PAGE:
A spoof Guggenheim website, globalguggenheim.org, went live this morning with a satirical “Sustainable Design Competition” for the museum’s embattled Abu Dhabi branch. The website, a slightly modified replica of the official Guggenheim version, features images of Saadiyat Island, where the museum is to be built, overlayed with the hashtag #futureguggenheim, as well as references to Gulf Labor’s ongoing 52 Weeks campaign. The domain was registered anonymously on March 12, according to WHOIS records. The stunt bears some similarity to such actions as the 2012 Whitney Biennial spoof website made by members of various Occupy Wall Street groups and the culture-jamming parodies carried out by the Yes Men, who do not appear to have publicly weighed in on the Guggenheim Abu Dhabi before but yesterday tweeted a recent Hyperallergic story about a related protest. The website also links, in a sidebar, to Hyperallergic coverage of bloody labor clashes on Saadiyat Island last summer.
The museum’s “About” page text has also been replaced with a critique of the global museum franchise’s position in the neoliberal economic system:
An internationally renowned art museum and one of the most significant architectural icons of the 20th century, the Guggenheim Museum is at once a vital cultural center, an educational institution, and the heart of an international network of museums built specifically for the winners of global economic inequality. Visitors can experience special exhibitions of modern and contemporary art, lectures by artists and critics, performances and film screenings, classes for teens and adults, and daily tours of the galleries led by museum educators while the workers who are to build Guggenheim’s new location on Saadiyat Island are already laboring in debt bondage conditions constructing the foundation and utilities of the museum. Founded on a collection of early modern masterpieces and with money by extracting the earth’s resources for quick profit, the Guggenheim Museum today is an ever-growing institution devoted to the art of the 20th century and beyond. However, as we move deeper into the 21st century and as world econonomic [sic] inequality widens and environomental catstrophe looms, we recognize the need for post-Capitalist models if museums continue to go global.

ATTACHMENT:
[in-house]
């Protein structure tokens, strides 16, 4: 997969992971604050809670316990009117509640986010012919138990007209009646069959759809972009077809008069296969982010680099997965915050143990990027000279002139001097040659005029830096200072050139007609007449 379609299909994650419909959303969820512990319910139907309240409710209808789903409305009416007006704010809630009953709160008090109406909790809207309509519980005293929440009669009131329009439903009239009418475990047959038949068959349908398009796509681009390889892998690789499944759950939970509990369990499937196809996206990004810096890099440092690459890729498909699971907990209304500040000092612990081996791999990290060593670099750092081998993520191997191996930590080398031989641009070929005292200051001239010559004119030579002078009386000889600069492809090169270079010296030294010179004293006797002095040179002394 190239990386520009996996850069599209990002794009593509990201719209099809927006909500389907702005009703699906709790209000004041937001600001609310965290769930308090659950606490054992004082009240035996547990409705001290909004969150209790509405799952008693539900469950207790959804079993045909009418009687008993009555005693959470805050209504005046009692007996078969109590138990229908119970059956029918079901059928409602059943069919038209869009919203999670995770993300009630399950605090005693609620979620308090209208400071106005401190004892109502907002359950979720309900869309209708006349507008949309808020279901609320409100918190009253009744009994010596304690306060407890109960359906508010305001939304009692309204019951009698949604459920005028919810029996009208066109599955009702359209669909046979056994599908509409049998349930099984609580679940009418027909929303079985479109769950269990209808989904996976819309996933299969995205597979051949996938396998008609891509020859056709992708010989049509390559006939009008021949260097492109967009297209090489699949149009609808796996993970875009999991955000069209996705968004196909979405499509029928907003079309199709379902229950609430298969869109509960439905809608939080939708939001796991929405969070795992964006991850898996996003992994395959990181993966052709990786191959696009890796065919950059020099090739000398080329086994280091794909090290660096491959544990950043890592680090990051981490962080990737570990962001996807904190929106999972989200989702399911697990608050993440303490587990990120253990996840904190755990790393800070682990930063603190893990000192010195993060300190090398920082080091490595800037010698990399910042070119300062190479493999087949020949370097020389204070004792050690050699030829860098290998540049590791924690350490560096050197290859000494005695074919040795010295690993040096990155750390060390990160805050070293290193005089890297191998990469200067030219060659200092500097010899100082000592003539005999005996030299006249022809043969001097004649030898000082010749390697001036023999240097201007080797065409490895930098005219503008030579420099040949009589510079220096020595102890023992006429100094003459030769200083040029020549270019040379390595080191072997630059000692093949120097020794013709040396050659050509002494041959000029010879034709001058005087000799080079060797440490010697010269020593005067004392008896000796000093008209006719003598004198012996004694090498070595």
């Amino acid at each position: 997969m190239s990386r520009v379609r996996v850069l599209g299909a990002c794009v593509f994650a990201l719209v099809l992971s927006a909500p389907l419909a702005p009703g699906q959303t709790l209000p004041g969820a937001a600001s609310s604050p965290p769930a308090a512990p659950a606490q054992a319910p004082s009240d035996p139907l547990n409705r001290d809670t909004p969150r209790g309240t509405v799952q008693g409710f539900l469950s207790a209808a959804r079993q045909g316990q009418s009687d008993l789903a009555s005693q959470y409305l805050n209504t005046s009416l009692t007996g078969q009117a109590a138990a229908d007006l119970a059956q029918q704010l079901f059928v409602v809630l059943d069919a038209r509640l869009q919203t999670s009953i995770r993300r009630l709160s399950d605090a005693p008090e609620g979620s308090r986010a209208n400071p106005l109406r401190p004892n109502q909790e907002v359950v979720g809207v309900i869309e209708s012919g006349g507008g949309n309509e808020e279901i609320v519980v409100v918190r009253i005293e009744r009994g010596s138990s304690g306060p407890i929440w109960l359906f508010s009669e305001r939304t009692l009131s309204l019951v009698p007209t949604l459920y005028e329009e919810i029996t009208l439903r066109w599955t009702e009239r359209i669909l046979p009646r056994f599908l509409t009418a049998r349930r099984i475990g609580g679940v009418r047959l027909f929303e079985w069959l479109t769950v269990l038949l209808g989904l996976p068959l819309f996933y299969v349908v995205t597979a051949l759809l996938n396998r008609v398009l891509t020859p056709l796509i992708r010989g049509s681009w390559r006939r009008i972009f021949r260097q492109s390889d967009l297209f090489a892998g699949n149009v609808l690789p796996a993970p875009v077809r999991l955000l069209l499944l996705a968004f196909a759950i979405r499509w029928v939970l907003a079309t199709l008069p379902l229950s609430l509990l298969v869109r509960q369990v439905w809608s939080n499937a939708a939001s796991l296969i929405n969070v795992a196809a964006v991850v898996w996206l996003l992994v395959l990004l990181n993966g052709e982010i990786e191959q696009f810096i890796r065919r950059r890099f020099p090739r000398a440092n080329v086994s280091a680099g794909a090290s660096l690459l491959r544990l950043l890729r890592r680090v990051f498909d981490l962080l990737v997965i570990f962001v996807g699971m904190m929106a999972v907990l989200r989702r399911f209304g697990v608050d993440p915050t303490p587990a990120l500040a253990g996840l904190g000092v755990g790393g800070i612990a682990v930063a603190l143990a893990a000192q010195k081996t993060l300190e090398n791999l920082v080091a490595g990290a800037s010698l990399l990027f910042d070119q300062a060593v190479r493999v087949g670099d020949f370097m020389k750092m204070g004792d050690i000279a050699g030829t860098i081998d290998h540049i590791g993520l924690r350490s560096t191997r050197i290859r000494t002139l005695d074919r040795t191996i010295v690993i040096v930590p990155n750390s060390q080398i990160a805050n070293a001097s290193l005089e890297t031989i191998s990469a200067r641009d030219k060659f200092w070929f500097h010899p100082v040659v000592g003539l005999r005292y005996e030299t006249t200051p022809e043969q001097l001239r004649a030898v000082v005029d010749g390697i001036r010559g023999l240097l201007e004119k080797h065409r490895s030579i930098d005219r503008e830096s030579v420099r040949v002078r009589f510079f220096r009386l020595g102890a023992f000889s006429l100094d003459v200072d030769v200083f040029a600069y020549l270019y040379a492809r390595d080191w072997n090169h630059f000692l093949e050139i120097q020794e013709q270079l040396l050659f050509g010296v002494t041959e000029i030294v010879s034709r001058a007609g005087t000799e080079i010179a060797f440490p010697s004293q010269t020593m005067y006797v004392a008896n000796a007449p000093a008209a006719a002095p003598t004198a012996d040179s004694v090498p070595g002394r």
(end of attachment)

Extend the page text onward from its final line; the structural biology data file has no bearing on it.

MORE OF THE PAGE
At 12:01 pm EDT, a press release from “[email protected]
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